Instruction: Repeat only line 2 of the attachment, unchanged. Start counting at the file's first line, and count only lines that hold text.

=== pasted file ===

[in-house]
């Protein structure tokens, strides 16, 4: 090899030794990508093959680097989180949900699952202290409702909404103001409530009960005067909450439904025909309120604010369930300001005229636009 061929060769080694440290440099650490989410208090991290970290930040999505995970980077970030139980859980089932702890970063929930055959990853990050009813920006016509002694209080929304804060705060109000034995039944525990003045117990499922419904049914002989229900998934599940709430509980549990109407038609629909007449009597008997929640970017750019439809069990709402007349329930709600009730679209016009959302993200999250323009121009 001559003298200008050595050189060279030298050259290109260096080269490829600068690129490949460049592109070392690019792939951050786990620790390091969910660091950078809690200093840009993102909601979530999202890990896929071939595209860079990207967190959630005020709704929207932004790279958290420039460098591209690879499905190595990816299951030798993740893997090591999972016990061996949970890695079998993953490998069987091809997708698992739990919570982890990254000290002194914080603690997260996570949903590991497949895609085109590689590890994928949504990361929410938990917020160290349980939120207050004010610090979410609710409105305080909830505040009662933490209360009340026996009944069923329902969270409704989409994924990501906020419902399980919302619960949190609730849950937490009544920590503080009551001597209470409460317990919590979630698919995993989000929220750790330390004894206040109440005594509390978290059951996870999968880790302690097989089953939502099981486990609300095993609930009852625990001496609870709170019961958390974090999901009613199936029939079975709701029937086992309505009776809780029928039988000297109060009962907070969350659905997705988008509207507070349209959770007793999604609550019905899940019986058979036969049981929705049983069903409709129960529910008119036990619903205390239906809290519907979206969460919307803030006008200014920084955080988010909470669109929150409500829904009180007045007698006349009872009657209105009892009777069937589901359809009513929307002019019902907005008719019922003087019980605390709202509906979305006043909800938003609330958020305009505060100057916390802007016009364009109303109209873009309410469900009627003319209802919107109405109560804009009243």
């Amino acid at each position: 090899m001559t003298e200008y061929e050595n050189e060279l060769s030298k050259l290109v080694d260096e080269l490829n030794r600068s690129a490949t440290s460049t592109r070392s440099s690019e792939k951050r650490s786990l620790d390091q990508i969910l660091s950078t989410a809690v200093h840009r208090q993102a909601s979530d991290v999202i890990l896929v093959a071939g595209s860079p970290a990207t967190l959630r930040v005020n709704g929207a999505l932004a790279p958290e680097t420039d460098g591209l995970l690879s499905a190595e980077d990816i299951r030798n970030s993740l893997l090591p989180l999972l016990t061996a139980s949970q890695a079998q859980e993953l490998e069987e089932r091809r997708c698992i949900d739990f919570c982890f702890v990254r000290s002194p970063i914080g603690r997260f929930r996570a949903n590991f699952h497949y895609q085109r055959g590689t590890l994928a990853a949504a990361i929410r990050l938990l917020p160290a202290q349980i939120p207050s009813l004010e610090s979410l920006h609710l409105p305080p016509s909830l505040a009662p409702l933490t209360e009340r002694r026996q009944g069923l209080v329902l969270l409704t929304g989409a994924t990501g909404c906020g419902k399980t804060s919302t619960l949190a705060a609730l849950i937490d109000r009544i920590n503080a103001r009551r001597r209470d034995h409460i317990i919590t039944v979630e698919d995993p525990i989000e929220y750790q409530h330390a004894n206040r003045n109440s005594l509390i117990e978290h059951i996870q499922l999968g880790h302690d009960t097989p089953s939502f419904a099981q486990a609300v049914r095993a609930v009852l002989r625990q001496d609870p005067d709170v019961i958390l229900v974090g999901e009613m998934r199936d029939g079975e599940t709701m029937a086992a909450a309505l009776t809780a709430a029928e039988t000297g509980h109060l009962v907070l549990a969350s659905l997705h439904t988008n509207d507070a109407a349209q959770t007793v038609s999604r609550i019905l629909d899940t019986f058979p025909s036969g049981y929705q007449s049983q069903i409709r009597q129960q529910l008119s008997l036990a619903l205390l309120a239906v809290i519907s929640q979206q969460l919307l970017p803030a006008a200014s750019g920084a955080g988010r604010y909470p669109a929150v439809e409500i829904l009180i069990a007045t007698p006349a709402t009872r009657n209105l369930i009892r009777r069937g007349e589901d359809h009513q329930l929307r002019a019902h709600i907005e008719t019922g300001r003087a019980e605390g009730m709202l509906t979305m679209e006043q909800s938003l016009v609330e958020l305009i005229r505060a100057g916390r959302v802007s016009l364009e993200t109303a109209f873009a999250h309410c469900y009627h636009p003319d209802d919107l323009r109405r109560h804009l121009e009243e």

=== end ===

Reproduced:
């Protein structure tokens, strides 16, 4: 090899030794990508093959680097989180949900699952202290409702909404103001409530009960005067909450439904025909309120604010369930300001005229636009 061929060769080694440290440099650490989410208090991290970290930040999505995970980077970030139980859980089932702890970063929930055959990853990050009813920006016509002694209080929304804060705060109000034995039944525990003045117990499922419904049914002989229900998934599940709430509980549990109407038609629909007449009597008997929640970017750019439809069990709402007349329930709600009730679209016009959302993200999250323009121009 001559003298200008050595050189060279030298050259290109260096080269490829600068690129490949460049592109070392690019792939951050786990620790390091969910660091950078809690200093840009993102909601979530999202890990896929071939595209860079990207967190959630005020709704929207932004790279958290420039460098591209690879499905190595990816299951030798993740893997090591999972016990061996949970890695079998993953490998069987091809997708698992739990919570982890990254000290002194914080603690997260996570949903590991497949895609085109590689590890994928949504990361929410938990917020160290349980939120207050004010610090979410609710409105305080909830505040009662933490209360009340026996009944069923329902969270409704989409994924990501906020419902399980919302619960949190609730849950937490009544920590503080009551001597209470409460317990919590979630698919995993989000929220750790330390004894206040109440005594509390978290059951996870999968880790302690097989089953939502099981486990609300095993609930009852625990001496609870709170019961958390974090999901009613199936029939079975709701029937086992309505009776809780029928039988000297109060009962907070969350659905997705988008509207507070349209959770007793999604609550019905899940019986058979036969049981929705049983069903409709129960529910008119036990619903205390239906809290519907979206969460919307803030006008200014920084955080988010909470669109929150409500829904009180007045007698006349009872009657209105009892009777069937589901359809009513929307002019019902907005008719019922003087019980605390709202509906979305006043909800938003609330958020305009505060100057916390802007016009364009109303109209873009309410469900009627003319209802919107109405109560804009009243």